clonal complex 271 [12
]. Since these strains show high-level macrolide and multidrug resistance, their spread across the USA represents a serious public health threat.
The introduction of the 7-valent pneumococcal vaccine (PCV7) in 2000 was intended to reduce the incidence of pneumococcal disease in children. Recent evidence suggests that this reduction has indeed occurred [19
], with decreases of 58% in 2001 and 66% in 2002 in the number of invasive pneumococcal infections in children. However, the vaccine does not provide coverage against all S. pneumoniae
serotypes. Most dual erm
(A) isolates have been characterized as either serotype 19A or 19F and, although serotype 19F is represented in the PCV7 vaccine, 19A is not. As a result, incidence of the nonvaccine serotype 19A multidrug-resistant clone is proportionally higher in the pediatric population than in the past. According to recent surveillance data covering pneumococcal isolates collected in the USA, the prevalence of vaccine serotype 19F has decreased since introduction of PCV7, while that of nonvaccine serotype 19A has concomitantly increased [34
]. Among erm
(A) isolates collected for the PROTEKT US study in 2000–2001, serotype 19F was predominant over 19A (87% vs 8%); however, by 2003–2004, these two serotypes were of roughly equal prevalence (52% [19F] vs 46% [19A]) among erm
(A) isolates [46
Since the introduction of newer macrolide antibiotics, there has been a steady increase in macrolide resistance from year to year among pneumococci, which has been correlated with their consumption [47
]. Macrolide antibacterials are commonly used for the empiric treatment of community-acquired RTIs; therefore, pneumococcal macrolide resistance is of increasing concern in the clinical setting [18
]. In recent years, a number of reports have been published linking occurrences of macrolide treatment failure (often resulting in hospitalization with breakthrough bacteremia) to infection by macrolide-resistant strains of S. pneumoniae
in patients with community-acquired RTIs. Clinical failures in patients treated with azithromycin and clarithromycin have been documented [48
], and the number of reports appears to be increasing. It is notable that clinical failures have been reported in patients infected with pneumococcal strains expressing mef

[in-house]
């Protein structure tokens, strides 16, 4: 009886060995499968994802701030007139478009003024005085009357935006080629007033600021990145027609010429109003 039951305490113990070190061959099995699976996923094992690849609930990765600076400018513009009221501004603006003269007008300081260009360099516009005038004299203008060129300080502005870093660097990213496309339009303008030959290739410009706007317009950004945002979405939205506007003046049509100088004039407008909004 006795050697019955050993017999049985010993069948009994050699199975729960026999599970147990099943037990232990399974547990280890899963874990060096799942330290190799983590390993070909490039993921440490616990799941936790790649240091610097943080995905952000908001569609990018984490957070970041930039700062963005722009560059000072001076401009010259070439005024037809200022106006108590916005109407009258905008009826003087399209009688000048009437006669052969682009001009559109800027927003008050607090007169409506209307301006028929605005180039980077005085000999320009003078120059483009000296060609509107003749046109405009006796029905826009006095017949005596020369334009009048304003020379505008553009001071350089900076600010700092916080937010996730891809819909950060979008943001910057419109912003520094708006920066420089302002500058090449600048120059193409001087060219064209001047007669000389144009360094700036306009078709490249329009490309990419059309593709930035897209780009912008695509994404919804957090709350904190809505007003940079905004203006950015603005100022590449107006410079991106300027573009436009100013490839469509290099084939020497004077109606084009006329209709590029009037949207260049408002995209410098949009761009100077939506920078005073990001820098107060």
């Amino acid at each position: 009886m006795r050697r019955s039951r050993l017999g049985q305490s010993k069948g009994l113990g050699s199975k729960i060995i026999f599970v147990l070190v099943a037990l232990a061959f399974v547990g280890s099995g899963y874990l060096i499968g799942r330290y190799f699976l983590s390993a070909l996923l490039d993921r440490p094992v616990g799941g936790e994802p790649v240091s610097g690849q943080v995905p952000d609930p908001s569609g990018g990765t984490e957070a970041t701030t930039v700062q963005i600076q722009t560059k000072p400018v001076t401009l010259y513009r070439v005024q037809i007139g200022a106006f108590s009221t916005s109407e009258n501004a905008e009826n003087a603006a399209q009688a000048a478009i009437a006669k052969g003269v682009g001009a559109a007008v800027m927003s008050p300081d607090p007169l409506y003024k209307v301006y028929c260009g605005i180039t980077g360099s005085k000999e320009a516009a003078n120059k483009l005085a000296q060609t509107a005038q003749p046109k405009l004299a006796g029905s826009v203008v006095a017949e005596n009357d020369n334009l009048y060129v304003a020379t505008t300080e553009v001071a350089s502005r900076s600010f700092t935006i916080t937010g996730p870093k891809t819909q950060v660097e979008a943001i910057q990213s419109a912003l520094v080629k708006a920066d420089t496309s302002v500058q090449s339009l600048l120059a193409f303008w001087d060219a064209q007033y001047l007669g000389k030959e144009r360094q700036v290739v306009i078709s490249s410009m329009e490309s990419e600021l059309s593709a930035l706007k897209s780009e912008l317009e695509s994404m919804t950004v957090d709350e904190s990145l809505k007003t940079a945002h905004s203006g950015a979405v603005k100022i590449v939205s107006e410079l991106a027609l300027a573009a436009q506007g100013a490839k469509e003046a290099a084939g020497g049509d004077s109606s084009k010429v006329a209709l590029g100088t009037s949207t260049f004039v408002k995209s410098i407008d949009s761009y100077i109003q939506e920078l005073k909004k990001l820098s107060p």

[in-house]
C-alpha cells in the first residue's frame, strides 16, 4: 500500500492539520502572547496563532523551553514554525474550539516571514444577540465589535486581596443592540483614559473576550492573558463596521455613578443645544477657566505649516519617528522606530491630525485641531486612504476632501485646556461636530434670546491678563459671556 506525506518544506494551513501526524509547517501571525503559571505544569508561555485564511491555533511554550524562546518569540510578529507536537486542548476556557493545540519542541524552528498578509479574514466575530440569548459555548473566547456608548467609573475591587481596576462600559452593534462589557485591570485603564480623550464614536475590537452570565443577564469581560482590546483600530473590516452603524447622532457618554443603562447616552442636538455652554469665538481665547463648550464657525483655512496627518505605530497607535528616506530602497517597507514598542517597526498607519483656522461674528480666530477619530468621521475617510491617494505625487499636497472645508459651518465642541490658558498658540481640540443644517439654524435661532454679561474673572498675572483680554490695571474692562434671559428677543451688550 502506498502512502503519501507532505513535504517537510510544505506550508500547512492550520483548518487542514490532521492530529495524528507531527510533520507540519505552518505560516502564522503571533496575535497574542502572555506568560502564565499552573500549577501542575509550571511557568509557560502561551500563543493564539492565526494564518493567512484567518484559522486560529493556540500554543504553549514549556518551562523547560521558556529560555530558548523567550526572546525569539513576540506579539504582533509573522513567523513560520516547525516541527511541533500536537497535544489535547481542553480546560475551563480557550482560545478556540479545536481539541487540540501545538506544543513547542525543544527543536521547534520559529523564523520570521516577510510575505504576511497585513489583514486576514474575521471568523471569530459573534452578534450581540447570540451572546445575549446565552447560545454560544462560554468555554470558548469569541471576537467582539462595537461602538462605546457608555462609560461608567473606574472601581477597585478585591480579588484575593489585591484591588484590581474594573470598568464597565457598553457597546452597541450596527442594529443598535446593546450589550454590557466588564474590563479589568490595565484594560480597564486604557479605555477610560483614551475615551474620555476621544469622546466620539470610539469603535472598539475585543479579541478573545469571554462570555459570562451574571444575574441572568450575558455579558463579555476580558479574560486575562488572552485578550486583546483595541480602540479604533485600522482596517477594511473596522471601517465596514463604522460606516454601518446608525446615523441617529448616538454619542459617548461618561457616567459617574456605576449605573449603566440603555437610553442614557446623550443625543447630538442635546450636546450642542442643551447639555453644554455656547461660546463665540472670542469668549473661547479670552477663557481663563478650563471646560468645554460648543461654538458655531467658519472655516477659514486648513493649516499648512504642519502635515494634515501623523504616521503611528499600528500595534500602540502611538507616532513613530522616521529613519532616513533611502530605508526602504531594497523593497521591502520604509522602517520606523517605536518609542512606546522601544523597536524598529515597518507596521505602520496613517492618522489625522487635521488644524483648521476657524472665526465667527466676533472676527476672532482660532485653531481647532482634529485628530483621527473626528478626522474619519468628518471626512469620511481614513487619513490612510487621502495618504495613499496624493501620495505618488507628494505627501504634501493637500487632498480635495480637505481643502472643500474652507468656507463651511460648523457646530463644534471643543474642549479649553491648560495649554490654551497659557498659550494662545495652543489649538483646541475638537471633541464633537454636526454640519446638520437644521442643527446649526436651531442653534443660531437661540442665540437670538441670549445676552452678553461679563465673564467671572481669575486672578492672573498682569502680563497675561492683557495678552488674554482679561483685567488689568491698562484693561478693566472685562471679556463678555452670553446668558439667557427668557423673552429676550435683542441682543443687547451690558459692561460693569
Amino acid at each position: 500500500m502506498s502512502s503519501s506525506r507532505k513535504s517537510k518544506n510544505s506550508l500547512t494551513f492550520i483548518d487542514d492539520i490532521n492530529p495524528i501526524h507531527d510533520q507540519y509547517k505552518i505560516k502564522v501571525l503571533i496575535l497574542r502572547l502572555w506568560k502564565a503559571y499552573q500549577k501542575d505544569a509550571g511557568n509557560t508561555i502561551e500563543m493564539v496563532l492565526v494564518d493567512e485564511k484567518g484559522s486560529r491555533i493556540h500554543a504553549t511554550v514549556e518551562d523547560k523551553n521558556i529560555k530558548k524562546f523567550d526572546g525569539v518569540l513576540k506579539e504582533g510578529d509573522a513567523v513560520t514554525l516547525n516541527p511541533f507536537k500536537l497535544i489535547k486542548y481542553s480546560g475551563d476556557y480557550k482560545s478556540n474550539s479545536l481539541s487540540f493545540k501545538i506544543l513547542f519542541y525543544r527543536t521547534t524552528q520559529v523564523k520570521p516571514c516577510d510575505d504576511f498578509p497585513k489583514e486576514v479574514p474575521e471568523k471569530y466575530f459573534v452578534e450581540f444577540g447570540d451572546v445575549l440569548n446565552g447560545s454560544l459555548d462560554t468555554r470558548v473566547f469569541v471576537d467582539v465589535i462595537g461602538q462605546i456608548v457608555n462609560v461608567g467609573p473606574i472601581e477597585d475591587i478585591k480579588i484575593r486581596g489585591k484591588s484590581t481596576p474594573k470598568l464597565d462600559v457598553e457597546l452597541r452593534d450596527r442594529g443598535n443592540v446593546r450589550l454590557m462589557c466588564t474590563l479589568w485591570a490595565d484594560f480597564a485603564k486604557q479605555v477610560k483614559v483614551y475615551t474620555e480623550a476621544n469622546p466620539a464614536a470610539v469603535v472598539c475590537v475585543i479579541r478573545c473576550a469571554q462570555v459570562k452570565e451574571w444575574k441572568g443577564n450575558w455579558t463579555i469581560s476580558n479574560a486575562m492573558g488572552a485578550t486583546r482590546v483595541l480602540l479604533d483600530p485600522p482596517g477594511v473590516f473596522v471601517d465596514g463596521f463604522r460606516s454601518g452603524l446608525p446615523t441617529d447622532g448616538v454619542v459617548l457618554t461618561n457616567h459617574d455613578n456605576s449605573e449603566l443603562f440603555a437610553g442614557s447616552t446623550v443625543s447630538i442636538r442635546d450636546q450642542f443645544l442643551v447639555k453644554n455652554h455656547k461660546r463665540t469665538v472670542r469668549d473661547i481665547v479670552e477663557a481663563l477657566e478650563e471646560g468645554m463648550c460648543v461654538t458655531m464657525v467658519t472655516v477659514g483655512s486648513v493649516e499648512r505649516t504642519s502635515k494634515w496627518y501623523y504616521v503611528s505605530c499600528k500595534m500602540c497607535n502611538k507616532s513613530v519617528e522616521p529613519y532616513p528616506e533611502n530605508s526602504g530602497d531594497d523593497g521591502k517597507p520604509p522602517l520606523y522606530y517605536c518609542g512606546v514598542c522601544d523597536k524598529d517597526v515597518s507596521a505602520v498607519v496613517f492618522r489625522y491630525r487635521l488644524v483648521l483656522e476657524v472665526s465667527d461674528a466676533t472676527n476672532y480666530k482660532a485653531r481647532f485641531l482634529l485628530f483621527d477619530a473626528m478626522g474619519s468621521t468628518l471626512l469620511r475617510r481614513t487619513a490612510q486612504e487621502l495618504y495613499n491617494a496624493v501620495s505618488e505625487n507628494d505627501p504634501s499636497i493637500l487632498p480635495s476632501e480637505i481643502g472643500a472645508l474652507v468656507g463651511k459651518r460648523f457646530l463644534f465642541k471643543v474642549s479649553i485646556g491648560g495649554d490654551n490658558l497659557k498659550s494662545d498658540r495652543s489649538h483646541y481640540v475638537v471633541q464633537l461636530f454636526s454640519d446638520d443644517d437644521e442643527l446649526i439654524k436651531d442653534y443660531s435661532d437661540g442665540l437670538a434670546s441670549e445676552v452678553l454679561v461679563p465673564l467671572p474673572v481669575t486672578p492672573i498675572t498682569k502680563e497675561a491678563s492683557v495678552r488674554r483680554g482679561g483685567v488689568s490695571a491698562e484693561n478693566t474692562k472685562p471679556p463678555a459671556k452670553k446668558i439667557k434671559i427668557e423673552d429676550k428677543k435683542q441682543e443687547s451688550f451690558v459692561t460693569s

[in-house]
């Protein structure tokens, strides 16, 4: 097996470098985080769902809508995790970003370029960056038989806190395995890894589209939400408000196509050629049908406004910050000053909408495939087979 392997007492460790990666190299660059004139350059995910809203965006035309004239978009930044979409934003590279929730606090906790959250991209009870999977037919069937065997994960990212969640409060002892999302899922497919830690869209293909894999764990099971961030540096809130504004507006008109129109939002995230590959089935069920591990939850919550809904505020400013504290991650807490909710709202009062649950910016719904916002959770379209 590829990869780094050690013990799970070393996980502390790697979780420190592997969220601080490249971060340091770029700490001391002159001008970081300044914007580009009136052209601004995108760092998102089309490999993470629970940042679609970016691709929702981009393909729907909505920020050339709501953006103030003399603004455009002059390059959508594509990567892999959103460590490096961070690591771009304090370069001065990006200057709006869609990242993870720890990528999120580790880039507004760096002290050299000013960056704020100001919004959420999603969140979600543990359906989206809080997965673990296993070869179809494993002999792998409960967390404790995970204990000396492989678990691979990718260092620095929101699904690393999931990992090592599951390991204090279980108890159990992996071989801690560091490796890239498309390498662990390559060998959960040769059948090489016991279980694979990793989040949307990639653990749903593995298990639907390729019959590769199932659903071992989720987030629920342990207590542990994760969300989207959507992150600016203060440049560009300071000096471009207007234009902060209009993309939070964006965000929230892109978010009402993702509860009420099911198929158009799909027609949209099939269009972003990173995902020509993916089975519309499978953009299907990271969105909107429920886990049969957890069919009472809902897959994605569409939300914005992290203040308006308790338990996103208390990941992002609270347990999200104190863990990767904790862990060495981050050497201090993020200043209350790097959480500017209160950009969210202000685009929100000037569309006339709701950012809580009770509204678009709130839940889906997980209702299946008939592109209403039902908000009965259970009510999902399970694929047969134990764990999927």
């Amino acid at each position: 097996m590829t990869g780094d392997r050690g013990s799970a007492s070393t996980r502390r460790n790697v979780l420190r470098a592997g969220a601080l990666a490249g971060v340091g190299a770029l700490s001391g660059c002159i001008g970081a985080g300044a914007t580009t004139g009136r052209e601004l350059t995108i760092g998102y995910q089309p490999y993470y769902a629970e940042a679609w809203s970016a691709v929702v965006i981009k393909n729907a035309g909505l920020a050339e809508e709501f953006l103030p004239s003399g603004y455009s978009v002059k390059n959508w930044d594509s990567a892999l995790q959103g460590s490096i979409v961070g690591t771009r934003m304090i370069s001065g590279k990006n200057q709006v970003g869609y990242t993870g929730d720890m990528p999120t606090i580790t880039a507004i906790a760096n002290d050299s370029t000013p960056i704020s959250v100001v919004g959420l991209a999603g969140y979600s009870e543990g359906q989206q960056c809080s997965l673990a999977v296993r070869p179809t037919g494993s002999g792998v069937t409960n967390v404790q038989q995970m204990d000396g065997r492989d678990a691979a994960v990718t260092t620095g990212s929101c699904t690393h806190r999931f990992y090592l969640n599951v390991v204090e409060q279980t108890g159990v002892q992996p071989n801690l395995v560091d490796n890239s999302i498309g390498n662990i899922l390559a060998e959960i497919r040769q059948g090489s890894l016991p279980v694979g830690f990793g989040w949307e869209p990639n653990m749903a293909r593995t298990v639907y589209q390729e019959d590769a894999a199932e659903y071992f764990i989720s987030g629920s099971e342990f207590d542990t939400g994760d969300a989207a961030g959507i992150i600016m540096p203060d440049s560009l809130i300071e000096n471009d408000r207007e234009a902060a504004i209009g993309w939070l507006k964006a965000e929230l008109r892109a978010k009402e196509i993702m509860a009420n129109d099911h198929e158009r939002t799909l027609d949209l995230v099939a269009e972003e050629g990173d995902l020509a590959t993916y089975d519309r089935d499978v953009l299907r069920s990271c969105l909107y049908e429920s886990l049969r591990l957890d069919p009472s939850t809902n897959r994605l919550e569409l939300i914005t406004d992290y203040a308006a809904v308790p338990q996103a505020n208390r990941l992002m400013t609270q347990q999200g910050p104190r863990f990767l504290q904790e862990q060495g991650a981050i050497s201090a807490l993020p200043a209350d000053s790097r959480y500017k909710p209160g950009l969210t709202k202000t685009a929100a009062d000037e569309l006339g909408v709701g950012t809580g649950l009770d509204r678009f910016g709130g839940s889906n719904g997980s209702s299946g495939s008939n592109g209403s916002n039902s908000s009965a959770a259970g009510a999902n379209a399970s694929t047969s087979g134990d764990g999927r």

(A)-encoded macrolide resistance as well as in those with erm
(B)-mediated resistance [52
]. Expression of both erm
(B) and mef
(A) among S. pneumoniae
isolates is strongly associated with the emergence of multidrug resistance. Almost all of the isolates (99.8%) expressing this dual mechanism of macrolide resistance in Year 4 of the study exhibited such resistance. Multidrug resistance has also been linked to an increased risk of clinical failure [54
Telithromycin represents the first in a new class of antimicrobials – the ketolides. Telithromycin demonstrated potent in vitro
activity against S. pneumoniae
isolates, including erm
(A) macrolide-resistant strains. The in vitro
susceptibility of S. pneumoniae
to telithromycin was very high in each of the study years, irrespective of the macrolide resistance mechanism. Overall, > 99% of macrolide-resistant S. pneumoniae
isolates were susceptible to this agent. These data are in agreement with corresponding longitudinal data from the international PROTEKT Global study (1999–2003), which indicate that no significant change in telithromycin susceptibility has been observed since the launch of the drug in some European countries in 2000–2001 [55
]. Currently, telithromycin is licensed in the USA for treating community-acquired pneumonia in adults; however, the most recent Infectious Diseases Society of America/American Thoracic Society consensus guidelines on the management of community-acquired pneumonia in adults [57
] do not carry any recommendations regarding the clinical use of telithromycin. Recommendations will be finalized when further evaluation of the safety of telithromycin by the US Food and Drug Administration has been completed.
The findings in this study highlight the need for the judicious use of antimicrobials and the continued monitoring of pneumococcal resistance patterns – in particular, the spread of multiresistant clones. Physicians should take local or regional resistance patterns into consideration when choosing empiric antibacterial treatment for community-acquired RTIs.
In summary, antimicrobial resistance in S. pneumoniae appears to have stabilized in the USA. However, geographic variations remain, and the prevalence of isolates with the combined erm(B) and mef(A) genotype, associated with high-level macrolide resistance (MIC50 > 256 μg/mL) and multidrug resistance, continues to increase. Telithromycin retains potent in vitro activity against S. pneumoniae, including isolates with the combined erm(B)+mef(A) macrolide resistance genotype.